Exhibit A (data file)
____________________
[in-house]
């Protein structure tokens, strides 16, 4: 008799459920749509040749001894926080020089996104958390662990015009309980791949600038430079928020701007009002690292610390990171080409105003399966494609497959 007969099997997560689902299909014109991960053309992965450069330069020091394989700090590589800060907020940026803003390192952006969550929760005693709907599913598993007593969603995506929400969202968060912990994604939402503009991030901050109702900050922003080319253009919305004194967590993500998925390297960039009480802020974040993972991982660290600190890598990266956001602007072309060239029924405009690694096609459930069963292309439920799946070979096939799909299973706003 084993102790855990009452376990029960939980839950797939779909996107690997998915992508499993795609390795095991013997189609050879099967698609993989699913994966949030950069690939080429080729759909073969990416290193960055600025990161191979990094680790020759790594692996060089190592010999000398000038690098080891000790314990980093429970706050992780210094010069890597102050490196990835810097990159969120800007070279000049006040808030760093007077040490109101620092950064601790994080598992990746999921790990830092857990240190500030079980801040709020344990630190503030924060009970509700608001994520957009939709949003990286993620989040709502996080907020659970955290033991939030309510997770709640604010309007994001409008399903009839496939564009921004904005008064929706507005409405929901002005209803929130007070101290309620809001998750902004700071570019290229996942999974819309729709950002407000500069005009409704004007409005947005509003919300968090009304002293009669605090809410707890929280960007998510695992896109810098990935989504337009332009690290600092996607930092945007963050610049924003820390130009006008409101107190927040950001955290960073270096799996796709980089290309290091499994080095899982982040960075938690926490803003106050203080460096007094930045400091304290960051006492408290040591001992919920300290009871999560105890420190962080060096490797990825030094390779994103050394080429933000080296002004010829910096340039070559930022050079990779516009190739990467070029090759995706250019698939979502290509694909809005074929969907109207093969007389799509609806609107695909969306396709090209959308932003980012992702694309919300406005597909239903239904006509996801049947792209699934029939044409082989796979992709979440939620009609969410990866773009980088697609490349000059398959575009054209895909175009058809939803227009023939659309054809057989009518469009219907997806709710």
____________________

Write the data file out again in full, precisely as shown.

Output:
[in-house]
């Protein structure tokens, strides 16, 4: 008799459920749509040749001894926080020089996104958390662990015009309980791949600038430079928020701007009002690292610390990171080409105003399966494609497959 007969099997997560689902299909014109991960053309992965450069330069020091394989700090590589800060907020940026803003390192952006969550929760005693709907599913598993007593969603995506929400969202968060912990994604939402503009991030901050109702900050922003080319253009919305004194967590993500998925390297960039009480802020974040993972991982660290600190890598990266956001602007072309060239029924405009690694096609459930069963292309439920799946070979096939799909299973706003 084993102790855990009452376990029960939980839950797939779909996107690997998915992508499993795609390795095991013997189609050879099967698609993989699913994966949030950069690939080429080729759909073969990416290193960055600025990161191979990094680790020759790594692996060089190592010999000398000038690098080891000790314990980093429970706050992780210094010069890597102050490196990835810097990159969120800007070279000049006040808030760093007077040490109101620092950064601790994080598992990746999921790990830092857990240190500030079980801040709020344990630190503030924060009970509700608001994520957009939709949003990286993620989040709502996080907020659970955290033991939030309510997770709640604010309007994001409008399903009839496939564009921004904005008064929706507005409405929901002005209803929130007070101290309620809001998750902004700071570019290229996942999974819309729709950002407000500069005009409704004007409005947005509003919300968090009304002293009669605090809410707890929280960007998510695992896109810098990935989504337009332009690290600092996607930092945007963050610049924003820390130009006008409101107190927040950001955290960073270096799996796709980089290309290091499994080095899982982040960075938690926490803003106050203080460096007094930045400091304290960051006492408290040591001992919920300290009871999560105890420190962080060096490797990825030094390779994103050394080429933000080296002004010829910096340039070559930022050079990779516009190739990467070029090759995706250019698939979502290509694909809005074929969907109207093969007389799509609806609107695909969306396709090209959308932003980012992702694309919300406005597909239903239904006509996801049947792209699934029939044409082989796979992709979440939620009609969410990866773009980088697609490349000059398959575009054209895909175009058809939803227009023939659309054809057989009518469009219907997806709710």